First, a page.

Spring 2012 Newsletter Volume 4 Number 1
Controlling humidity is an essential part of improving the health and comfort inside all types and sizes of homes. With Spring/Summer coming, controlling excess humidity is the task at hand.
Allergens, such as molds, thrive in excessive relative humidity conditions and can lead to a variety of ailments including asthma, allergies and respiratory infections. Dust mites, bacteria, viruses, and fungi also thrive in homes with relative humidity levels above 60%.
According to Aprilaire, an industry leader in Indoor Air Quality, keeping your home’s humidity between 30-60% can help reduce the effects of many of these allergens. Too much humidity can lead to:
- Skin feeling clammy, sweaty or sticky
- Musty smelling odors
- Woodwork warping or rotting
- Condensation, frost or ice forming on inside of windows
Too little humidity can lead too:
- Annoying static shocks
- Joints in wood-work shrinking and cracking
- Sore throats and sinus irritation
- Dry and itchy skin
Pharo Heating & Cooling has the solutions to keep your home comfortable. Running your air conditioner constantly during high humidity periods this summer will help remove the moisture from your home. If you turn your air conditioner off, your home will pull the moisture right back in. Some homes suffer from high humidity even with running air conditioning constantly and a central dehumidifier may be needed to aid in lowering humidity. Central dehumidifiers can be tied into the ducting of your furnace and used to remove moisture throughout the entire house.
Some other things you can do to lower your humidity is to use ventilation fans in your kitchen while cooking and in bathroom while showering. Fix any cracks or drainage issues in your basement, as any extra water in the house will increase the humidity level in your home. Make sure your dryer is properly vented outside and the venting is clear of blockage.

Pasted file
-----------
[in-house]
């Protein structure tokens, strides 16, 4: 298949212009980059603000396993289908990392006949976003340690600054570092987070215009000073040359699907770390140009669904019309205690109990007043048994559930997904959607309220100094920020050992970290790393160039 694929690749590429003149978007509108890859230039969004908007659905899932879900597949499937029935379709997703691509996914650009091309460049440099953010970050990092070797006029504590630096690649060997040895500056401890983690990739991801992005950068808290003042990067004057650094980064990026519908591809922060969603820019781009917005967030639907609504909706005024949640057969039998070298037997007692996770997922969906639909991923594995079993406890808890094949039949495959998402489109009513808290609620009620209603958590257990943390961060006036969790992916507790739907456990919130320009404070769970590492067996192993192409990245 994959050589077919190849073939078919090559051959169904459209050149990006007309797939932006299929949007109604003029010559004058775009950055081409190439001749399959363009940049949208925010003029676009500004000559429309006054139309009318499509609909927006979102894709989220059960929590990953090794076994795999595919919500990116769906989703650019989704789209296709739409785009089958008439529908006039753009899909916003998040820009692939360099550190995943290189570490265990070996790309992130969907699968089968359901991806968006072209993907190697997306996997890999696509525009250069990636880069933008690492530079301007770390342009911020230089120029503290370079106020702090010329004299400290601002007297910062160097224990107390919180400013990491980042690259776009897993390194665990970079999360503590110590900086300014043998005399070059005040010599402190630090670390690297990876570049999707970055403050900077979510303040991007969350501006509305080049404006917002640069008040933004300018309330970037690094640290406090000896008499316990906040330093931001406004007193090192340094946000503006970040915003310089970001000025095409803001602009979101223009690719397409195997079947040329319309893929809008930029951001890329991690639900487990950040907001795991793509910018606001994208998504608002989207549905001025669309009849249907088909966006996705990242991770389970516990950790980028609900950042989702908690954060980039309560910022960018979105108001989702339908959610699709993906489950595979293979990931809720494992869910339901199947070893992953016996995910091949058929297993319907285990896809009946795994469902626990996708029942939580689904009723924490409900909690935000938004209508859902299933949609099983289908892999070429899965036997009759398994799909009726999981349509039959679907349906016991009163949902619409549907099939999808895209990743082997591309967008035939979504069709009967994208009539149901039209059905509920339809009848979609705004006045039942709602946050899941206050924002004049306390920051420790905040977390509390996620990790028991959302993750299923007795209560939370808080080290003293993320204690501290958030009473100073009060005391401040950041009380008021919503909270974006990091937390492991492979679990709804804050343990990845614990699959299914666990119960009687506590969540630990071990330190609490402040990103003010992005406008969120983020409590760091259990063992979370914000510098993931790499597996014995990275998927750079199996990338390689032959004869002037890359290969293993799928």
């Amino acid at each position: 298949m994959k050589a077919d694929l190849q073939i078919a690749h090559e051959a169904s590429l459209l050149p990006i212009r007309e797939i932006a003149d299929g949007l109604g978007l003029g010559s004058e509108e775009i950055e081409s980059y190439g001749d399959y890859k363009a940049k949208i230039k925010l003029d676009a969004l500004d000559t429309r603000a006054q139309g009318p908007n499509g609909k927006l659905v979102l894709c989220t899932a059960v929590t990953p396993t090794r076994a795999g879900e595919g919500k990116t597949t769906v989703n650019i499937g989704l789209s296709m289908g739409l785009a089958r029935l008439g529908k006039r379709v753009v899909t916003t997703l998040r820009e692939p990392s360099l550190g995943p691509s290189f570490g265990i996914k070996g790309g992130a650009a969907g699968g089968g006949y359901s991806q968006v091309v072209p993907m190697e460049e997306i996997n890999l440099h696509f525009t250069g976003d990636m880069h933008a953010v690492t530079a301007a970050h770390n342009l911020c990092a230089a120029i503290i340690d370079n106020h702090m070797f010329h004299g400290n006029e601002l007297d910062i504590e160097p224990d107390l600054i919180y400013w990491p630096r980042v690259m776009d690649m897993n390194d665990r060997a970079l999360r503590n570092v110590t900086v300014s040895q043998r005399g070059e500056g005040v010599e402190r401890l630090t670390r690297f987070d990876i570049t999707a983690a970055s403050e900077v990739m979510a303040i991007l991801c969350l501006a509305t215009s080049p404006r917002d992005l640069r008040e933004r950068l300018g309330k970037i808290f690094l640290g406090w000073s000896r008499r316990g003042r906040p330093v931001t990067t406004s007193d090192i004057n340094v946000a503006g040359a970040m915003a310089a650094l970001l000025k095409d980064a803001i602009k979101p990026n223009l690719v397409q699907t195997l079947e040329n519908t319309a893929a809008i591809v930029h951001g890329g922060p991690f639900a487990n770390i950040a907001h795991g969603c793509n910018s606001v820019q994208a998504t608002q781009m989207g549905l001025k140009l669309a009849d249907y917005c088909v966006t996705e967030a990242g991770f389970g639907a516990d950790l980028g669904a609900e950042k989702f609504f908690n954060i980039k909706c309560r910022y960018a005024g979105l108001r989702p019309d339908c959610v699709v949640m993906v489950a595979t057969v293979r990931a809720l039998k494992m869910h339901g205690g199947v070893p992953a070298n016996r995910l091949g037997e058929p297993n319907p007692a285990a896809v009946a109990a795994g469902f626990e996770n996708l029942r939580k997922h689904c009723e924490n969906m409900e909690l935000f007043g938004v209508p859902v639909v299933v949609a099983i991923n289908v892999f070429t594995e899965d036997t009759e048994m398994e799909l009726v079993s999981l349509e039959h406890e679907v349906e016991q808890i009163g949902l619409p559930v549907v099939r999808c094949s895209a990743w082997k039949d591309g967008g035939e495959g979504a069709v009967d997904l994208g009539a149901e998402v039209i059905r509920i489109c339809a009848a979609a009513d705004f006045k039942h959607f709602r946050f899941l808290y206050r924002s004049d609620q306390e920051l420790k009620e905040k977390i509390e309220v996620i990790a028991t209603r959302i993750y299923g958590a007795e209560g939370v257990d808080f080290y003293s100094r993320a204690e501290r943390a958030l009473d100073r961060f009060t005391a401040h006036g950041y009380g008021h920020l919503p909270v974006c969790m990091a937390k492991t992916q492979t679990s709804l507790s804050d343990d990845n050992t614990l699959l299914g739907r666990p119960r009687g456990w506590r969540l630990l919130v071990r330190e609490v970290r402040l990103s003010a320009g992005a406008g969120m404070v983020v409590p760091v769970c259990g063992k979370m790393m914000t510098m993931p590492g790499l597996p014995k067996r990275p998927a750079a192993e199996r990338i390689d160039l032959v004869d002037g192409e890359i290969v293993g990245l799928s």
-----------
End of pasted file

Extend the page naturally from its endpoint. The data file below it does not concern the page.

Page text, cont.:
Controlling your home’s humidity levels can significantly improve the health and comfort of your home. Call Pharo Heating & Cooling or visit www.pharoheating.com if you would like to know more about keeping the humidity levels in check in your home.
R-22 has been the refrigerant of choice for residential air conditioning systems for over 40 years. Unfortunately it contributes to ozone depletion and is a greenhouse gas that contributes to global warming through a by-product (HFC-23) as a result in manufacturing the refrigerant.
What’s In Your Air Conditioner?
As R-22 and other ozone depleting refrigerants are phased out, manufactures are offering equipment that runs on more environmentally friendly refrigerants. In 2010, the United States stopped the use of R-22 in new air conditioners and reduced the consumption by 75% below the U.S. baseline (epa.gov). In 2015 we are set to reduce consumption by 90%, and by 2020 reduce by 99.5% and manufacturers will no longer be able to produce R-22 for service.
With the phase out coming on ozone depleting refrigerants, the cost for servicing these units is rapidly rising while other environmentally friendly refrigerants are getting cheaper. If your current air conditioner is over 10 years old and requires maintenance, be sure to consider the tradeoffs between getting it serviced versus having it replaced.